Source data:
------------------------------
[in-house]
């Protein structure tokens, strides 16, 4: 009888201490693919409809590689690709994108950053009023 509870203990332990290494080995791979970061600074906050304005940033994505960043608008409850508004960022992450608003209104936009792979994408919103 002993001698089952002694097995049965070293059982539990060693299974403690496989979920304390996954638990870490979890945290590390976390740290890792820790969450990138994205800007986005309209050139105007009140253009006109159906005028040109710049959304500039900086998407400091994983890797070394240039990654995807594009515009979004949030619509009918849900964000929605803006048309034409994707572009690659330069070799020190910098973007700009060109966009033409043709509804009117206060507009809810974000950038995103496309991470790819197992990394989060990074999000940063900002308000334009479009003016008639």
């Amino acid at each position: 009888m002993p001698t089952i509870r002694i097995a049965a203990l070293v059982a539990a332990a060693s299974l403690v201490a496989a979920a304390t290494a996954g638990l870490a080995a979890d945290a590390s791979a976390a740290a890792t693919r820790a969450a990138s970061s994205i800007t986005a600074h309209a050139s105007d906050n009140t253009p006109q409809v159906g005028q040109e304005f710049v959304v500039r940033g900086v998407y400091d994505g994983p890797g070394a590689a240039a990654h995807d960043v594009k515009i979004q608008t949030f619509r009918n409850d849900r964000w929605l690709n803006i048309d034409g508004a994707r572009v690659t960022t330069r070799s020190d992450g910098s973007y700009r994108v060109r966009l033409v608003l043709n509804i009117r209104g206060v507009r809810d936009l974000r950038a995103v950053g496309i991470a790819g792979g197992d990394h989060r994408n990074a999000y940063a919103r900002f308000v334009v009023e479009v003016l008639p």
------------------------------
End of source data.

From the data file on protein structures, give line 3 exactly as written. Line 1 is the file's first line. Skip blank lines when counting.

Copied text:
């Amino acid at each position: 009888m002993p001698t089952i509870r002694i097995a049965a203990l070293v059982a539990a332990a060693s299974l403690v201490a496989a979920a304390t290494a996954g638990l870490a080995a979890d945290a590390s791979a976390a740290a890792t693919r820790a969450a990138s970061s994205i800007t986005a600074h309209a050139s105007d906050n009140t253009p006109q409809v159906g005028q040109e304005f710049v959304v500039r940033g900086v998407y400091d994505g994983p890797g070394a590689a240039a990654h995807d960043v594009k515009i979004q608008t949030f619509r009918n409850d849900r964000w929605l690709n803006i048309d034409g508004a994707r572009v690659t960022t330069r070799s020190d992450g910098s973007y700009r994108v060109r966009l033409v608003l043709n509804i009117r209104g206060v507009r809810d936009l974000r950038a995103v950053g496309i991470a790819g792979g197992d990394h989060r994408n990074a999000y940063a919103r900002f308000v334009v009023e479009v003016l008639p």